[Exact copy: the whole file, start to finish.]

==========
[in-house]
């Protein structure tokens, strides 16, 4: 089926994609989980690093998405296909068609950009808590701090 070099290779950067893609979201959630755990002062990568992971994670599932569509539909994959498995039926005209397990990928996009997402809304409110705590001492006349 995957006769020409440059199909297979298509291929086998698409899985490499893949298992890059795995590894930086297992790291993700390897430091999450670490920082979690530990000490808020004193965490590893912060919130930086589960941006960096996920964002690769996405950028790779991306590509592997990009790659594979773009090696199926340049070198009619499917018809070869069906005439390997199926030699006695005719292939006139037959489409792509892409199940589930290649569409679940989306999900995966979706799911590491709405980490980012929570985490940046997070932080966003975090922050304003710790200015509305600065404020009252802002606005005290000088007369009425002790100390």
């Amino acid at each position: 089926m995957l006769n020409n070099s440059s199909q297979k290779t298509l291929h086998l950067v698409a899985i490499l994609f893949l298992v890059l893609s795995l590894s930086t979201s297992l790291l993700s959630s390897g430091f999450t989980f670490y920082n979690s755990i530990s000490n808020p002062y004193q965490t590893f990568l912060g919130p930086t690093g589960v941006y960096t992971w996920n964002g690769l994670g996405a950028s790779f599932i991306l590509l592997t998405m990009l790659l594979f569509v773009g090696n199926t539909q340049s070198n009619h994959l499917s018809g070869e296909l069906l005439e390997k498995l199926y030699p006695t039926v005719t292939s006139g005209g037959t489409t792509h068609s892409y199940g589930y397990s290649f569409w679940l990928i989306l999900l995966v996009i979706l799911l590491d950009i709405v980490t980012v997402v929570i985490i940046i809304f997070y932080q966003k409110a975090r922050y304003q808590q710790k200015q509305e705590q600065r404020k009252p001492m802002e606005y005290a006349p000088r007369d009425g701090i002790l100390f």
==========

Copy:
[in-house]
């Protein structure tokens, strides 16, 4: 089926994609989980690093998405296909068609950009808590701090 070099290779950067893609979201959630755990002062990568992971994670599932569509539909994959498995039926005209397990990928996009997402809304409110705590001492006349 995957006769020409440059199909297979298509291929086998698409899985490499893949298992890059795995590894930086297992790291993700390897430091999450670490920082979690530990000490808020004193965490590893912060919130930086589960941006960096996920964002690769996405950028790779991306590509592997990009790659594979773009090696199926340049070198009619499917018809070869069906005439390997199926030699006695005719292939006139037959489409792509892409199940589930290649569409679940989306999900995966979706799911590491709405980490980012929570985490940046997070932080966003975090922050304003710790200015509305600065404020009252802002606005005290000088007369009425002790100390």
């Amino acid at each position: 089926m995957l006769n020409n070099s440059s199909q297979k290779t298509l291929h086998l950067v698409a899985i490499l994609f893949l298992v890059l893609s795995l590894s930086t979201s297992l790291l993700s959630s390897g430091f999450t989980f670490y920082n979690s755990i530990s000490n808020p002062y004193q965490t590893f990568l912060g919130p930086t690093g589960v941006y960096t992971w996920n964002g690769l994670g996405a950028s790779f599932i991306l590509l592997t998405m990009l790659l594979f569509v773009g090696n199926t539909q340049s070198n009619h994959l499917s018809g070869e296909l069906l005439e390997k498995l199926y030699p006695t039926v005719t292939s006139g005209g037959t489409t792509h068609s892409y199940g589930y397990s290649f569409w679940l990928i989306l999900l995966v996009i979706l799911l590491d950009i709405v980490t980012v997402v929570i985490i940046i809304f997070y932080q966003k409110a975090r922050y304003q808590q710790k200015q509305e705590q600065r404020k009252p001492m802002e606005y005290a006349p000088r007369d009425g701090i002790l100390f």